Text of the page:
Imagine that you could toss an object such as a wrench into a container filled with tiny robots and, within seconds, the robots would “sense” the shape of the wrench and bind to each other to form a replica of the tool. Creating robots that could turn this sci-fi-like scenario into reality is the goal of an MIT team led by Professor Daniela Rus. They call the technology Smart Sand.
The project still has a long way to go. The robots the researchers have developed consist of relatively large cubes, each 12 millimeters on a side, but the team hopes to be able to shrink the modules in the future. In the mean time, the group is addressing another challenge: How to convey the shape of an object to lots of modules that have limited computational resources.
Quantum physics and plant biology seem like two branches of science that could not be more different, but surprisingly they may in fact be intimately tied.
Researchers at the U.S. Department of Energy’s (DOE) Argonne National Laboratory and the Notre Dame Radiation Laboratory at the University of Notre Dame used ultrafast spectroscopy to see what happens at the subatomic level during the very first stage of photosynthesis. “If you think of photosynthesis as a marathon, we’re getting a snapshot of what a runner looks like just as he leaves the blocks,” said Argonne biochemist David Tiede. “We’re seeing the potential for a much more fundamental interaction than a lot of people previously considered.”
While different species of plants, algae and bacteria have evolved a variety of different mechanisms to harvest light energy, they all share a feature known as a photosynthetic reaction center. Pigments and proteins found in the reaction center help organisms perform the initial stage of energy conversion.
These pigment molecules, or chromophores, are responsible for absorbing the energy carried by incoming light. After a photon hits the cell, it excites one of the electrons inside the chromophore. As they observed the initial step of the process, Argonne scientists saw something no one had observed before: a single photon appeared to excite different chromophores simultaneously.
"The behavior we were able to see at these very fast time scales implies a much more sophisticated mixing of electronic states," Tiede said. "It shows us that high-level biological systems could be tapped into very fundamental physics in a way that didn’t seem likely or even possible.”
Stop for a moment and think about your favorite science fiction stories.
For example, there are the two most popular science fiction franchises of all time: Star Wars and Star Trek. Both of them have brought in billions of dollars through movies, syndication, books and merchandise.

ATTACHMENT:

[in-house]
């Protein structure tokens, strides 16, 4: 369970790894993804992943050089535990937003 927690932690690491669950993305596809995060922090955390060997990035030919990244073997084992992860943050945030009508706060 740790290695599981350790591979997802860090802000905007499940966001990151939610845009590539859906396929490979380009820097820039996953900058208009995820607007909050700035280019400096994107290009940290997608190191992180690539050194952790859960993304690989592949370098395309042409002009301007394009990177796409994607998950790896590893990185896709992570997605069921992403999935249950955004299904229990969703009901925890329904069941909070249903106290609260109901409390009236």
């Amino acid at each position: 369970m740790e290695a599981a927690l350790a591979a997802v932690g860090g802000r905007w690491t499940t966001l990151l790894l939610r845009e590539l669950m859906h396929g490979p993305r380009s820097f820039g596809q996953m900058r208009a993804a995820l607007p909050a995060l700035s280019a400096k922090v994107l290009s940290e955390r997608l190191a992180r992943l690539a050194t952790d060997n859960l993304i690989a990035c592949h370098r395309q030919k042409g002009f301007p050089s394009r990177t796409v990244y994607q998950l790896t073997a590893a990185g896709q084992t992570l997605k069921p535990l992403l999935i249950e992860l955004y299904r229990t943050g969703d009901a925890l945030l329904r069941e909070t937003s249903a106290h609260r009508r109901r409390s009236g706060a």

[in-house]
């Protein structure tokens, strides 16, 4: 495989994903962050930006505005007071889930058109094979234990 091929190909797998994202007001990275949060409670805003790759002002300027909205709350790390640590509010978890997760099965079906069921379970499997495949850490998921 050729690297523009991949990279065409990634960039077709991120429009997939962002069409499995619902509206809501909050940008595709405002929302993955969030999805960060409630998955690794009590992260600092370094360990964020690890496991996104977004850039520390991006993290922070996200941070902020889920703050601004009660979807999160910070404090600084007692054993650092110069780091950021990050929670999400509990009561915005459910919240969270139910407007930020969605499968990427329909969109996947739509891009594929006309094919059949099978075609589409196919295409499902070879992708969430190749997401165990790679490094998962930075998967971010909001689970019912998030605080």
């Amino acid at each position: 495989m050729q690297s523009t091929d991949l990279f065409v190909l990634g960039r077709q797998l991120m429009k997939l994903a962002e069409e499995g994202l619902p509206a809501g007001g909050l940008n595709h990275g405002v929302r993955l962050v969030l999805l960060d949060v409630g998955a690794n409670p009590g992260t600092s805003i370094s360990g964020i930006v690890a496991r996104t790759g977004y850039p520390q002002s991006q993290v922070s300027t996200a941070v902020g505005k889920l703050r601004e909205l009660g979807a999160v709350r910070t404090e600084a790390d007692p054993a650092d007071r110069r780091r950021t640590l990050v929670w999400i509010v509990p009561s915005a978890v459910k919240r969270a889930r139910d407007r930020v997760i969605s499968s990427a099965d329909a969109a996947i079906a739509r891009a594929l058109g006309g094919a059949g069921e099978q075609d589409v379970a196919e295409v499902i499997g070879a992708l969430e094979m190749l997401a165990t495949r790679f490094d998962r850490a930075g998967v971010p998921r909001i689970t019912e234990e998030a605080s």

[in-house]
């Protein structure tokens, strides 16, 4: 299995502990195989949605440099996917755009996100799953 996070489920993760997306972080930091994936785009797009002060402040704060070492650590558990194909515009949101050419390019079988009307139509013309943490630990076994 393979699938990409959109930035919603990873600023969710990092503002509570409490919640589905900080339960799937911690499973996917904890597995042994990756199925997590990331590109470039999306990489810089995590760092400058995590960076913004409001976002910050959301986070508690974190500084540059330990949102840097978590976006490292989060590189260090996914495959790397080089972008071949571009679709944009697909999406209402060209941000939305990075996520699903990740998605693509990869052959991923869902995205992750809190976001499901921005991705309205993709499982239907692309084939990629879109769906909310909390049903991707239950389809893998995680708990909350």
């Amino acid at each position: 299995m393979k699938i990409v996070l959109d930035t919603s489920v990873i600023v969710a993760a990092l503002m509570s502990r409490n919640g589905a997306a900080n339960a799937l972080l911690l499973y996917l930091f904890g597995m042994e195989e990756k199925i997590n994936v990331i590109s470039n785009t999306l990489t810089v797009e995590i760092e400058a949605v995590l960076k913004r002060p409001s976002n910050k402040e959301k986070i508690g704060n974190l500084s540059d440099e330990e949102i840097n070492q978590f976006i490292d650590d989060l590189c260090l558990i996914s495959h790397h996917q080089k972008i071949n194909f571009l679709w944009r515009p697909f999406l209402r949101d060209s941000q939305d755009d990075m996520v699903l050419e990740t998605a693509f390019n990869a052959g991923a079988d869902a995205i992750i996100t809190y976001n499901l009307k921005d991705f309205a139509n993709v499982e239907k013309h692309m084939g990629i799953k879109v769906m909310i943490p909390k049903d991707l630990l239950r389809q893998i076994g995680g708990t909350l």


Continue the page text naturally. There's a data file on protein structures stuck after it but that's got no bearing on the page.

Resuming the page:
There are popular TV shows — everything from Lost in Space to Battlestar Galactica. There are the big movies like I, Robot and 2001: A Space Odyssey.
From the world of video games there are incredibly popular titles like Halo and Half-life.
And then there are the well-known science fiction books like Brave New World, The Hitchhiker’s Guide to the Galaxy, Ringworld and Neuromancer.
In other words, you have a very large body of work to choose from when it comes to science fiction.
Here is something that fascinates me. In all of these major science fiction stories there is one universal thread. There is one thing that they all have in common.
In every one of these science fiction stories, human beings have bodies.
No matter how much technology is available in the imagined civilization, no matter how advanced things have gotten, human beings still use the fragile, oh-so-easily-damaged biological bodies that we are born with.
Music and paying the gas bill have been digitalized, so you knew this was next. How can we stop abusing the environment, give ourselves superintelligence, and live forever? H+ Magazine on the inevitable necessity of switching from spongy flesh brains to uploaded ones:
“The finding comes in the wake of the founding of Planetary Resources, a venture backed by Avatar director James Cameron, which aims to mine asteroids for their wealth. Asterank is based on publicly available information – and aims to catalogue the enormous wealth in the solar system, and also how little is currently known about what lies out there. The 100-mile wide 241 Germania wouldn’t be a likely target for Planetary Resources, however – it’s too far away, in the solar system’s main asteroid belt.”
Imagine going to the grocery store in 25 years in your sleek new auto-drive car: You hop in, voice the destination and off you go. The quiet, electric-powered vehicle drops you off at the supermarket entrance, then auto-parks itself while you shop. As you exit the store, your car drives to the entrance, picks you up and returns home. You marvel at this incredible car that can also run errands without you on board.